You think your team has injuries?
Your team doesn't really have injuries.
Now the Chicago Bears, there's a team that's got injuries.
The "Monsters of the Midway" of years past have been reduced to the "Barely
Able to Field a Full Team" thus far in 2013, with no fewer than four defensive
players on season-ending injured reserve, a pair of other defenders absent for
undetermined stretches and a starting quarterback who seems to be available
one minute, sidelined the next.
"It just so happens, the injury bug, it has a hold of our team for some
reason," said two-time Pro Bowler Charles Tillman, who's among those out for
the year with a torn triceps muscle.
Jay Cutler's return from a groin problem became an absence thanks to an ankle
issue last week against Detroit, leaving the starting assignment for the Week
11 visit by the Baltimore Ravens to backup Josh McCown, who's been stellar
while carrying the load in Cutler's place.
The career journeyman - a third-round pick of the Arizona Cardinals 11 years
ago - has compiled a 103.2 passer rating in three appearances, including a
start against Green Bay, while throwing four TDs and no interceptions.
He relieved Cutler for the final series last week against Detroit and
engineered a touchdown drive that ended with a Brandon Marshall TD reception
with 40 seconds left. The Bears still lost, however, falling 21-19 when a two-
point conversion attempt failed.
Marshall has clearly clicked with McCown under center, reeling in 14 passes
for 246 yards and three touchdowns in the last two games. He's joined in
prolific territory by Alshon Jeffery, who's gone beyond 200 yards once and 100
three other times in the last six games.
"We know what Josh can do," center Roberto Garza said. "(The win at Green Bay)
was a testament to what his preparation is, and we just got another sample of
Josh's ability to lead this team and step into situations like that."
Among other weapons at the substitute's disposal is running back Matt Forte,
who's coming off a season-low 33 yards against Detroit but remains seventh in
the league with 691 rush yards.
The Ravens are 10th in the league defending the run, allowing yards at a 102.6
per week clip.
Baltimore has lost both its previous trips to Solider Field while not scoring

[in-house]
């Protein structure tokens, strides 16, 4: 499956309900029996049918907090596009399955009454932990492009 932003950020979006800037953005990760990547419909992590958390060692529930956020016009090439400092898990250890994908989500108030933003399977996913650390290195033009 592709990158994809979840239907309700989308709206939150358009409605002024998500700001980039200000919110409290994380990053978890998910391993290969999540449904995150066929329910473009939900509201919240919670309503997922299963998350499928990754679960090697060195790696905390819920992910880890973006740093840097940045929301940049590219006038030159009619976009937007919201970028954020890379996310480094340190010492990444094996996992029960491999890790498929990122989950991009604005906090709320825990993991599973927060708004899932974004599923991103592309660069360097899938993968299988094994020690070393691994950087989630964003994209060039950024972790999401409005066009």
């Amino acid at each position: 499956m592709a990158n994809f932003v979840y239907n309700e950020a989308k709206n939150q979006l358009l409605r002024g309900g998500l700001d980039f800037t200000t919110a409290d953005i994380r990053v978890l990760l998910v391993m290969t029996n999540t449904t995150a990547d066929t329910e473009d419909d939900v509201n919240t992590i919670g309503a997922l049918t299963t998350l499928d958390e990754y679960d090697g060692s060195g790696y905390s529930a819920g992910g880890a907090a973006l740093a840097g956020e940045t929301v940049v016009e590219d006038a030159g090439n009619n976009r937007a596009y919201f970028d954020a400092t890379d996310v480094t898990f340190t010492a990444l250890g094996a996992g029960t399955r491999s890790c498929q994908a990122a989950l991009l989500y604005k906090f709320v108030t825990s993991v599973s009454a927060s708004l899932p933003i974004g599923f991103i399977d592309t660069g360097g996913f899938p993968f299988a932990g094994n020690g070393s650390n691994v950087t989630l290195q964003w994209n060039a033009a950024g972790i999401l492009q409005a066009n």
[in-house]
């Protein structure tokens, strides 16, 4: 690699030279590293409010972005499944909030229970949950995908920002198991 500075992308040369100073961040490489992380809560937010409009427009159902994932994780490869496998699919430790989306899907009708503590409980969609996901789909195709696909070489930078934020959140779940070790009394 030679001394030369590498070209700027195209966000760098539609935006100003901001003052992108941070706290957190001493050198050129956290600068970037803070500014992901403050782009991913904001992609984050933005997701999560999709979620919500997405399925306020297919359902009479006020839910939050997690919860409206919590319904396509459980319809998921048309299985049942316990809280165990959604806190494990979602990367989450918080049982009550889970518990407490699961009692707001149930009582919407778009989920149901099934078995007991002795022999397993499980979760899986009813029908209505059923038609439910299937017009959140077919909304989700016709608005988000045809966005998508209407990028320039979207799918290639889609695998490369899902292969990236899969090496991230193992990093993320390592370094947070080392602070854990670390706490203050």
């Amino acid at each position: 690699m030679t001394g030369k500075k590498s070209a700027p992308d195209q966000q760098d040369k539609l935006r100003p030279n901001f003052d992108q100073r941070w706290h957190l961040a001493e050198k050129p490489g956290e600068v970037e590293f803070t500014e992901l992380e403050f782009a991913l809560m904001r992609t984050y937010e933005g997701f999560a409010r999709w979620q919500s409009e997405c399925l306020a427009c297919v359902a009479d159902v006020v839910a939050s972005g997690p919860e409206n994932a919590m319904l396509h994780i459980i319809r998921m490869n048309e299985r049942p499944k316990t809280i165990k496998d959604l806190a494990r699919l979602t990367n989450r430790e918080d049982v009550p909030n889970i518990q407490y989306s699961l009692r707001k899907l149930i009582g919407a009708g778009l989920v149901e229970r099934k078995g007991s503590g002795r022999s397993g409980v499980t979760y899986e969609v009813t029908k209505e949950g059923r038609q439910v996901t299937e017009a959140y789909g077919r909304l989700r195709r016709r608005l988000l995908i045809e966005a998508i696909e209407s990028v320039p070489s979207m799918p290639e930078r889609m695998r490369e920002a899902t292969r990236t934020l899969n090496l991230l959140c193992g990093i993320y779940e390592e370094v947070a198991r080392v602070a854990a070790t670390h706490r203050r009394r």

a touchdown - losing 24-3 in 1998 and 10-6 in 2005 - but the Ravens won, 31-7,
when the teams last met in Baltimore in 2009. QB
Joe Flacco threw for four TDs in that game, two to Todd Heap and one apiece to
Demetrius Williams and Derrick Mason.
Last week, Flacco was uneven as the Ravens built, then lost, a 17-0 lead
before rallying again to defeat Cincinnati in overtime, end a three-game skid
and pull back into a position of relevance in the AFC playoff picture.
As it stands now, Baltimore is a game behind the sixth-seeded New York Jets
for the second wild card slot and 1 1/2 behind the Bengals in the AFC North.
The Ravens host the Jets in Week 12 and will visit Cincinnati in the season
finale on Dec. 29.
They haven't won two in a row since Sept. 15 and 22, weeks 3 and 4, and had
lost three straight before the Bengals game by a combined 11 points.
"They showed the heart of champions (against Cincinnati)," coach John Harbaugh
said." Where this will lead us, we'll find out."
In spite of the honeymoon, issues still exist.
Though Ray Rice surpassed the 1,100-yard mark on the ground last season, he's
got just 289 so far this year and is averaging just 2.5 per carry. He and
Bernard Pierce helped Baltimore amass 85 yards against Cincinnati, but the
Ravens are still just 30th in the league with a 73.1-yard average per week and
at the bottom with a composite 2.8-yard per carry clip.
"We need to get better with our run game," Harbaugh said. "We gained a few
more yards (last week), but that to me is negligible because we're not as a
successful as we want to be. Not even close."
Chicago is 31st in the league against the run, allowing 129.4 yards per week.
Through the air, Flacco threw two interceptions last week, fumbled once and
was sacked five times for the third game of the last four. On the positive
side, he's thrown for seven touchdowns and four INTs in his last four starts.
"(Defeating Cincinnati) can start something," Ravens cornerback Lardarius Webb
said. "But we can't let this get over our heads, thinking we're something that
we're not. We've just got to get back to that film and keep getting better and
better and better."
WHAT TO WATCH FOR
Get the Rice cooking.
Though the battering ram-shaped Rutgers alum is well below his ground-gaining
pace of a year ago, he'll likely have an opportunity to ramp up the numbers
against a Chicago defense that's exceeded only Jacksonville's when it comes to
stopping opposing ball carriers.
If Rice can get closer to his career per-carry average of 4.4 yards than his
current 2013 pace of 2.5 yards, the Ravens will be in a good spot.
Take the heat of the sub.
For all his glittering numbers thus far in relief roles, QB McCown is still a
backup QB and he'll need some help from his friends in order to have a
successful second start.
Forte could play a big role in a bounce-back spot after averaging just 1.95
yards per rush last week against Detroit. A bigger threat from him could open
things up for McCown to connect with Marshall and Jeffrey as well.
The "old" Ravens would find a way to win this game. They'd ratchet up the
defense, terrorize the substitute quarterback and smother the Bears in front
of a frigid home crowd.
But, in spite of last week's win, it doesn't feel like that team still exists.
Chicago has more quality offensive weapons, a stout offensive line and the
home field. That'll add up to a paradigm-shifting close win.
Today's game can be heard on Newstalk 1060 with the Pre-Game Show at 11:30.